• Cheese or yogurt
• Cream or sour cream
Meat, fish, poultry, eggs, and egg products • Fresh, leftover or thawing meat, poultry, fish, or seafood
• Salads made with meat, tuna, shrimp, chicken, or eggs
• Lunch meats, hot dogs, bacon, sausage, or dried beef
• Canned hams labeled "Keep Refrigerated"
• Opened canned meats or beans
• Gravy or stuffing
Fruits • Cut fruit
• Opened canned fruit or juice
Vegetables • Cooked vegetables
• Pre-cut packaged greens
• Opened vegetable juice
• Potato salad
Bread dough • Refrigerator biscuits or rolls
Cooked pasta, noodles, and rice • Cooked pasta, spaghetti, noodles, or rice
• Pasta salads with mayonnaise or vinaigrette
• Fresh pasta
Soups and stews • Refrigerated soups and stews
Mixed foods • Casseroles
• Pizza with any topping
Sauces, spreads, and condiments • Opened containers of horseradish, spaghetti sauce,
   tartar sauce, Worcestershire sauce, or Hoisin sauce
Fats • Commercial garlic in oil
• Opened mayonnaise or salad dressing
• Whipped butter
Sweets • Cream filled pastries
• Pies (custard, cheese filled, or chiffon)
• Cheesecake
• Refrigerator cookie dough

for more informataion

American Red Cross
Food and Water in an Emergency
www.redcross.org/static/file_cont39_lang0_24.pdf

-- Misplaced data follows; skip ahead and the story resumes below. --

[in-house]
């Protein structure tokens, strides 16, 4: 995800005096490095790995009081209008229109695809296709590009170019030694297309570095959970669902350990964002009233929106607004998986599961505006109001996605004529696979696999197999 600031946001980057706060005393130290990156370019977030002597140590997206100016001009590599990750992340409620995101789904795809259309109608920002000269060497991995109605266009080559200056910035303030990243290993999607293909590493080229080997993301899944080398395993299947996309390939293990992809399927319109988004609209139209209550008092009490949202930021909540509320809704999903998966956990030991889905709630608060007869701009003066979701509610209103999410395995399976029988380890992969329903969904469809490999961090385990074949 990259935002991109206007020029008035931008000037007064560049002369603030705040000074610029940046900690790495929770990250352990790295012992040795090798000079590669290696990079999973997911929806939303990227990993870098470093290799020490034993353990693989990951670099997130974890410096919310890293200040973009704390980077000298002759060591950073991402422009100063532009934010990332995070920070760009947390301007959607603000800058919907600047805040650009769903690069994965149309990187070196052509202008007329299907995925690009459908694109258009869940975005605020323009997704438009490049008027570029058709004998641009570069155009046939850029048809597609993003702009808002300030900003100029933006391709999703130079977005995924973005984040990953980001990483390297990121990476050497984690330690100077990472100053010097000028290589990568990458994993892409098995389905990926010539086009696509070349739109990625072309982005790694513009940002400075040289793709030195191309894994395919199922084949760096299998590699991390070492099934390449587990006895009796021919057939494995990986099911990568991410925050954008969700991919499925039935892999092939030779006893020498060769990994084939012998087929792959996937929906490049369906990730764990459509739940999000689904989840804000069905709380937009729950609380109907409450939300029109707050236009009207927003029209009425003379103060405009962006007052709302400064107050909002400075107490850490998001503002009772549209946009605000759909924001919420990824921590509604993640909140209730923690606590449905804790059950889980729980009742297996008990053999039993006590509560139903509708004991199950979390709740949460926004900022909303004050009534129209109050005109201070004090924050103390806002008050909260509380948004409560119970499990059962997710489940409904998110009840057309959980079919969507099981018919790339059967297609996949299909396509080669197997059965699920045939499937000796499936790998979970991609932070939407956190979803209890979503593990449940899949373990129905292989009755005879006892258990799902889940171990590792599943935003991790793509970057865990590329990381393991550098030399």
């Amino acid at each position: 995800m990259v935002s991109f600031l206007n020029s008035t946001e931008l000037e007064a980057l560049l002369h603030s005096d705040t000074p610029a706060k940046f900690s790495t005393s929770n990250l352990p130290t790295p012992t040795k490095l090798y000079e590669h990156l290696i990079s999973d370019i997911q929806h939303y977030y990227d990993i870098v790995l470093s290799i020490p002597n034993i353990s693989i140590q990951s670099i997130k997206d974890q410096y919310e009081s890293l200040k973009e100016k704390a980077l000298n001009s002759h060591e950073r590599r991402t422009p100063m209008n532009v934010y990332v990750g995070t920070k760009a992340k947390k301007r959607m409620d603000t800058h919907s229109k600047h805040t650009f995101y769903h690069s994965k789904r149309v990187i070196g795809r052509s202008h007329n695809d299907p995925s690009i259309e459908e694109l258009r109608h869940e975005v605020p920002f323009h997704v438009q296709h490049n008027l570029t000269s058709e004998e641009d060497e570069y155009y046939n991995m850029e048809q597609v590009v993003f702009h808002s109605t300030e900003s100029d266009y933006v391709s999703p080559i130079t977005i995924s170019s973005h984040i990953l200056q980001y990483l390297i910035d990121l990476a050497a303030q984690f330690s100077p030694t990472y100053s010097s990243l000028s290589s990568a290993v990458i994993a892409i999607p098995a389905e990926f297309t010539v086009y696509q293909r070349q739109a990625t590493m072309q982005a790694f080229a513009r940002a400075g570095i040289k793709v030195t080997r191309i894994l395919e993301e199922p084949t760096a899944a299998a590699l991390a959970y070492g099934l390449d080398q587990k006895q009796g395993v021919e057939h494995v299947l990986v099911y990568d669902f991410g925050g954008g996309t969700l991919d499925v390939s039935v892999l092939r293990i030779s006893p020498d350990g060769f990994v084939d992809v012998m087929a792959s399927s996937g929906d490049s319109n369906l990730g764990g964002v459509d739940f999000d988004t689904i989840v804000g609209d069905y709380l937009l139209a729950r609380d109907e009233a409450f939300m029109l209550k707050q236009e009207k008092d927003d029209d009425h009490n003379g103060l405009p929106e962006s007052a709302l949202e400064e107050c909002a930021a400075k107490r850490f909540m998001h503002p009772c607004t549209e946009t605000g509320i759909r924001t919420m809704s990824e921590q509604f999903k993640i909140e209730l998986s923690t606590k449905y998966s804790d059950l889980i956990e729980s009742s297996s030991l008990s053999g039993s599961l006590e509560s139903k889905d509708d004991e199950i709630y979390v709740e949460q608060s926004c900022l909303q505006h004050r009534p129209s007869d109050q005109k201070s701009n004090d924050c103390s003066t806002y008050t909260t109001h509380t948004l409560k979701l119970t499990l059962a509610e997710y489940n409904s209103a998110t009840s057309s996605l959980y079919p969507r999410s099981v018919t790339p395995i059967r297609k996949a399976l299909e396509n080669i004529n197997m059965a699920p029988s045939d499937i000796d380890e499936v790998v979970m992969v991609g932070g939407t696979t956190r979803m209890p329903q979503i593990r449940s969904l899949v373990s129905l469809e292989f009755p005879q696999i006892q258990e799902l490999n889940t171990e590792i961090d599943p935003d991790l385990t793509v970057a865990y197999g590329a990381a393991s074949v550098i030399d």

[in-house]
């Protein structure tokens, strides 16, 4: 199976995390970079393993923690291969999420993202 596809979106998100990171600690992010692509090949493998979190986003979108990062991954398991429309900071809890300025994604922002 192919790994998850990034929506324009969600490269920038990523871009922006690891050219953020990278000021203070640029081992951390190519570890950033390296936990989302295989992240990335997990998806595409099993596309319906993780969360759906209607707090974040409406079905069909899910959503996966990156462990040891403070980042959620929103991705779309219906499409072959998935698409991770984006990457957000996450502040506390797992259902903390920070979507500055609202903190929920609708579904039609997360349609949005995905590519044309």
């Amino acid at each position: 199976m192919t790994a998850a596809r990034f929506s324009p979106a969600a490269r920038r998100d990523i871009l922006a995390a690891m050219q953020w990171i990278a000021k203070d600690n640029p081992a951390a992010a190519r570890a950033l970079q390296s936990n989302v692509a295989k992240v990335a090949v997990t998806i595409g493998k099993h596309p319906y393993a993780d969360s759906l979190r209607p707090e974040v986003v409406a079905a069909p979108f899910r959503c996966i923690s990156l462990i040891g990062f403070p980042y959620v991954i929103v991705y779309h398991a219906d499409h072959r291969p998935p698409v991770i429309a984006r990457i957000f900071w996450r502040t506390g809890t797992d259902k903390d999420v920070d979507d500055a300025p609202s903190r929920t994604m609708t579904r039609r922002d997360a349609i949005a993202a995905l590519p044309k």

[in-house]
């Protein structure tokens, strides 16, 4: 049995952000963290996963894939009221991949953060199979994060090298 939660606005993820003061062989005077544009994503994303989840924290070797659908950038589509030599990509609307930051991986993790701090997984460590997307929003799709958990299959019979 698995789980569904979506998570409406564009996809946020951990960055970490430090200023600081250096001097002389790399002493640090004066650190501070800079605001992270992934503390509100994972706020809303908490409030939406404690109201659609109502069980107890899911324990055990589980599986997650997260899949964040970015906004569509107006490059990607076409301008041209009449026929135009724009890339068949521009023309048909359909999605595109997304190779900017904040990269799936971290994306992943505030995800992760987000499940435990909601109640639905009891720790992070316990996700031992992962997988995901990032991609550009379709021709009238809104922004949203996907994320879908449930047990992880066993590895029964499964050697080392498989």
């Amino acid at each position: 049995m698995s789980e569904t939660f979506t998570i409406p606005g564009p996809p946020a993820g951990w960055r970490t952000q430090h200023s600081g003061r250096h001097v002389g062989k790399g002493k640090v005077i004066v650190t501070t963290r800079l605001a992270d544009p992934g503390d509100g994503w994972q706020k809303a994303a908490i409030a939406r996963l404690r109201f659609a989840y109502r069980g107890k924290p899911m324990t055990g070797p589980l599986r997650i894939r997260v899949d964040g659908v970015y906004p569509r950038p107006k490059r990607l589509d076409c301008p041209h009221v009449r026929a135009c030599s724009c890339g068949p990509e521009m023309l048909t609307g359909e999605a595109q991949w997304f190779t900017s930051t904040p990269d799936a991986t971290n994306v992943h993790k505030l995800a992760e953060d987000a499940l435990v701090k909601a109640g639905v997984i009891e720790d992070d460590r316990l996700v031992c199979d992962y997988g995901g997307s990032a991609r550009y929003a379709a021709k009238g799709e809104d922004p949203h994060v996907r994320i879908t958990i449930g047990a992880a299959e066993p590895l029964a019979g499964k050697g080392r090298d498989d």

Federal Emergency Management Agency (FEMA)
www.fema.gov

Florida International University
Healthy Hurricane / Disaster Cookbook
www.fiu.edu/~health/hurricaneseason/Cookbook.pdf

U.S. Department of Agriculture
www.fsis.usda.gov/Fact_Sheets

University of Massachusetts Nutrition Education Program
Keep Food Safe if the Power Goes Out
Keep Your Family Fed if the Power Goes Out
www.umass.edu/umext/nutrition/programs/food_safety/resources/index.html

references

  • Emergency Food and Water Supplies, Federal Emergency Management Agency, 1992.
  • Emergency Preparedness, U.S. Department of Agriculture, Food Safety and Inspection Service, 2004.
  • Food and Water in an Emergency, American Red Cross, 1994.
  • Keeping Food Safe During an Emergency, U.S. Department of Agriculture, Food Safety and Inspection Service, 2004.
  • Keeping Your Food Safe if the Power Goes Out, University of Massachusetts Nutrition Education Program, 2000.
  • Keeping Your Family Fed if the Power Goes Out, University of Massachusetts Nutrition Education Program, 2000.

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Developed for the Massachusetts Department of Education Child and Adult Care Food Program by the University of Massachusetts Extension Nutrition Education Program. Permission is hereby granted by the Massachusetts Department of Education to copy any or all parts of this document for non-commercial educational purposes. The Massachusetts Department of Education, an Affirmative Action employer, is committed to ensuring that all of its programs and facilities are accessible to all members of the public. We do not discriminate on the basis of age, color, disability, national origin, race, religion, sex, or sexual orientation.